The validity of self-reported cancer in an Australian population study


  • The authors have stated they have no conflict of interest.


Objective: The aim of this study is to determine the validity of self-reported cancer data by comparing it to the Australian Cancer Database (ACD).

Methods: Self-reported data were obtained from the Australian Diabetes, Obesity and Lifestyle (AusDiab) study, which were then linked to the ACD up until 31 December 2010. Positive predictive value, negative predictive value, sensitivity and specificity were calculated. Cohen's kappa coefficient (ĸ) was also calculated to assess the agreement between self-reported cancer and the ACD. Logistic regression was used to examine the determinants associated with false negative and false positive reporting.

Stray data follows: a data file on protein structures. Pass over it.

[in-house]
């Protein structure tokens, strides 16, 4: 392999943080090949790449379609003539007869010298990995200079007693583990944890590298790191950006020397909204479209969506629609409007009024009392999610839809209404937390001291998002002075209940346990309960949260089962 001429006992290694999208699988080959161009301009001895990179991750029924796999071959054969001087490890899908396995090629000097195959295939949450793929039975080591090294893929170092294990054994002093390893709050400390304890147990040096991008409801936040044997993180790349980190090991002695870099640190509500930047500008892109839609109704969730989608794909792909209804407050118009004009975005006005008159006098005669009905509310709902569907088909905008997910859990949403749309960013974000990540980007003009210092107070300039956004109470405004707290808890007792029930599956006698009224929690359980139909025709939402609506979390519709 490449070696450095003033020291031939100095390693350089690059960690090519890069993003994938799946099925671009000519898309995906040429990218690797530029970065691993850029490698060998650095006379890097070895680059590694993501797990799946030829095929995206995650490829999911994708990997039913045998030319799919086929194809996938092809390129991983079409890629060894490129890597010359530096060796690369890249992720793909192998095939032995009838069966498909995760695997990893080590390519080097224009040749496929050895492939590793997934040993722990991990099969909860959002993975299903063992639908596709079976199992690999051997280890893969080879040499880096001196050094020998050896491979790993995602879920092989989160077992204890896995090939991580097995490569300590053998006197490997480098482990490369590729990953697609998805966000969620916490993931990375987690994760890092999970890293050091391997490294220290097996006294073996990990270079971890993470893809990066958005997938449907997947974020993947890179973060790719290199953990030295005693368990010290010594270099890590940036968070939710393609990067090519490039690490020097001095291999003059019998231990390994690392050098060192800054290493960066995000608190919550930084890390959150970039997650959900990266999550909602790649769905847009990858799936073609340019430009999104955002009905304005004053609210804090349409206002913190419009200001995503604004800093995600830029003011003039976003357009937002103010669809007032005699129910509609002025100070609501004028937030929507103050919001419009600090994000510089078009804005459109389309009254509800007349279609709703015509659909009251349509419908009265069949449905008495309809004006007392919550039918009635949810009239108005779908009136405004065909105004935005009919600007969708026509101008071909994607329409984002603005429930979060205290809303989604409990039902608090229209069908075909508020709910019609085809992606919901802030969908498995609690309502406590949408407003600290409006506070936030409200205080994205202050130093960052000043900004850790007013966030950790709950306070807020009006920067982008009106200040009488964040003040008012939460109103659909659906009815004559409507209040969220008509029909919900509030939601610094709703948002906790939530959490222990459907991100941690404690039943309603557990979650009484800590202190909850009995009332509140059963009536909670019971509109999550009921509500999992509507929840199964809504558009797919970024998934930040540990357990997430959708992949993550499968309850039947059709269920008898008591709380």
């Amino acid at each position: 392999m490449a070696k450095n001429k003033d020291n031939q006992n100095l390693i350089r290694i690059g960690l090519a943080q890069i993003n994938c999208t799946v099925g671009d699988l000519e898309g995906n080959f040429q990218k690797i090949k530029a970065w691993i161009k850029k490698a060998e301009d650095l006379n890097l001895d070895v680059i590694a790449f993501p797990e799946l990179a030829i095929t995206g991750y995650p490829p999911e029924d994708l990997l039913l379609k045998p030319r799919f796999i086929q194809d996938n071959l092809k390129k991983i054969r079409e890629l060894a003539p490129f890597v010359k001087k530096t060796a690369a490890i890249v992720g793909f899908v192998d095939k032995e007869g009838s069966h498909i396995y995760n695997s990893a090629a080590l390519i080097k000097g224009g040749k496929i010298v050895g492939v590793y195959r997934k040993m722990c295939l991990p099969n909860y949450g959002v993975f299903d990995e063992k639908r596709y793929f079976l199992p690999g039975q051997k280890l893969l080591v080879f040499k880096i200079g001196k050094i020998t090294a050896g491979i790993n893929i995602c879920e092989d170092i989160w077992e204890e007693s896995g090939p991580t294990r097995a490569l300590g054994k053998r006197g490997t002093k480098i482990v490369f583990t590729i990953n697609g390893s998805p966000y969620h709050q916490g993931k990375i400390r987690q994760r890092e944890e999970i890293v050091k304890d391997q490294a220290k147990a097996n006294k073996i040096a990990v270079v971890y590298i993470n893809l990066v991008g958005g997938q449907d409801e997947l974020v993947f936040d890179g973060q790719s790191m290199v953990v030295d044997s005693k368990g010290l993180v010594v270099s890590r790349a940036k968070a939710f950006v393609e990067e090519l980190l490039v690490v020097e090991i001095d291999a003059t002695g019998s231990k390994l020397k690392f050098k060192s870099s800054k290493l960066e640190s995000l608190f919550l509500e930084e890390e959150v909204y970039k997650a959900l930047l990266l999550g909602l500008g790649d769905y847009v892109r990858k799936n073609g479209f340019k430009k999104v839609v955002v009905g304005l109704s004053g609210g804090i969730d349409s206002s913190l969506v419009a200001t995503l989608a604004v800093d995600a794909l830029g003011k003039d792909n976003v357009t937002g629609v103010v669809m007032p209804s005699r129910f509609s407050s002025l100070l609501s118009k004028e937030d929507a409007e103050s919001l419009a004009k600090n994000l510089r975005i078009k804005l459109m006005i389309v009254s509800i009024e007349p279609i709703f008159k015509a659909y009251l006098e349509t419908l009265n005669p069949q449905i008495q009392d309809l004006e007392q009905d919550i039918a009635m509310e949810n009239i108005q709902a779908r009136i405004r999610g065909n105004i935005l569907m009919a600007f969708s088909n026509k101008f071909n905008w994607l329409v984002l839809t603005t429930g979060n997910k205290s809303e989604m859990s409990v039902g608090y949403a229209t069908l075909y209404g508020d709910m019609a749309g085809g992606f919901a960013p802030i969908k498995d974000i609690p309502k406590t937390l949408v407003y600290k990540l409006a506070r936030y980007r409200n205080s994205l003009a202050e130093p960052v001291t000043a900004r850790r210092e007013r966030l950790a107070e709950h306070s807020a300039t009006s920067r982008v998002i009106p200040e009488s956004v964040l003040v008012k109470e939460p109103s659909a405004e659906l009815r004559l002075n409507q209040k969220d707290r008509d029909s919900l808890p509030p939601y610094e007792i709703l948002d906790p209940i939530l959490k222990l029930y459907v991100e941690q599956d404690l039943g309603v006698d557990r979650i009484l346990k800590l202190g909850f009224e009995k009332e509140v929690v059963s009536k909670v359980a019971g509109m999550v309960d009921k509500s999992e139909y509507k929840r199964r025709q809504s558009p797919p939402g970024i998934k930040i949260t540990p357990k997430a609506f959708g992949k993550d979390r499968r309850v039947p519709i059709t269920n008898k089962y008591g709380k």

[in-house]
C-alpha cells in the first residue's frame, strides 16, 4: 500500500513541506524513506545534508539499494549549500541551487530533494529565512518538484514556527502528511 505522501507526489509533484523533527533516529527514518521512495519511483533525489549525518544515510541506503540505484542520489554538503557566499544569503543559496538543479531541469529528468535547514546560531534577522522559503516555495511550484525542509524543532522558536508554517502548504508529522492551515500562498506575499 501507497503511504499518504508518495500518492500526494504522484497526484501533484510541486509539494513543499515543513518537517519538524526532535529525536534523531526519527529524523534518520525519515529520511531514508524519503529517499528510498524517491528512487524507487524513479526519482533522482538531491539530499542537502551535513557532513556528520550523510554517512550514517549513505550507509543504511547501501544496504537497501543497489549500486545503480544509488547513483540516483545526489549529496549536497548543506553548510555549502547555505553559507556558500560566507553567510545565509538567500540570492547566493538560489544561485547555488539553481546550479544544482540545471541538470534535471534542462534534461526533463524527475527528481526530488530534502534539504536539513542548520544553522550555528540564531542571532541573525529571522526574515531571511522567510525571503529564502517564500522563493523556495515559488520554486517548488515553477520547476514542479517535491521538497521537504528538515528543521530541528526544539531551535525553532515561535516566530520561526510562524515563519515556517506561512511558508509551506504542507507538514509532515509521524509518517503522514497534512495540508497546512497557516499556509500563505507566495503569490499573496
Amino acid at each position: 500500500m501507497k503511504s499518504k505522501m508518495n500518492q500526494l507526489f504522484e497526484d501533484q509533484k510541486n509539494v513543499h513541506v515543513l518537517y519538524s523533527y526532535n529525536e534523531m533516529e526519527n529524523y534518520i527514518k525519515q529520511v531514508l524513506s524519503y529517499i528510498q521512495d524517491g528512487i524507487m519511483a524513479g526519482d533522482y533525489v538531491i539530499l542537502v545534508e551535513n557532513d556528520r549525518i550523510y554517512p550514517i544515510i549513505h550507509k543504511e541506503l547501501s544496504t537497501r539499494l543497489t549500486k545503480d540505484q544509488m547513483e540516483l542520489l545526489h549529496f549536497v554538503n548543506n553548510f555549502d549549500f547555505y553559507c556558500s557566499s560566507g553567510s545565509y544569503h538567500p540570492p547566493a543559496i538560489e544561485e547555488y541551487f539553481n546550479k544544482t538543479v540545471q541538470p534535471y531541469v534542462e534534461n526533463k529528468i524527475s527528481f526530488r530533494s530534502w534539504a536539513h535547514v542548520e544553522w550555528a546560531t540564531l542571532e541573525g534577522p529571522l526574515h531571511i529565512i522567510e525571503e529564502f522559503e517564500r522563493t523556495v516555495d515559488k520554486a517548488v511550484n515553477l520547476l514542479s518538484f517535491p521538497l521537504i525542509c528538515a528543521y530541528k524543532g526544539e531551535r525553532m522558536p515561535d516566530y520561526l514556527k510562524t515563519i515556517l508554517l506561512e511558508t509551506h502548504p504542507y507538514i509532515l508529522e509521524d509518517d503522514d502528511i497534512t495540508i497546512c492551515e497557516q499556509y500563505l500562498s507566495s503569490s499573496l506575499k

Results: The overall sensitivity of self-report cancer was 71.1%, and sensitivities showed great variation by cancer site. Higher sensitivities were observed for breast (90.7%), bowel (77.8%) and prostate (77.1%) cancers, whereas the lowest sensitivity was observed for melanoma of the skin (36.9%). Similarly, the kappa coefficient analysis showed substantial agreement for self-reported breast cancer (ĸ= 0.79) and moderate agreement for melanoma (ĸ= 0.45) against the ACD. Years since cancer diagnosis and older age were associated with false negative reporting and older age was associated with false positive reporting.

Conclusions and implications: The use of self-reported cancer to collect cancer outcomes has varying reliability, depending on cancer type and population. The findings presented here may assist medical researchers in making informed decisions when conducting research using self-reported cancer data in Australia where the acquisition of registry data is not feasible.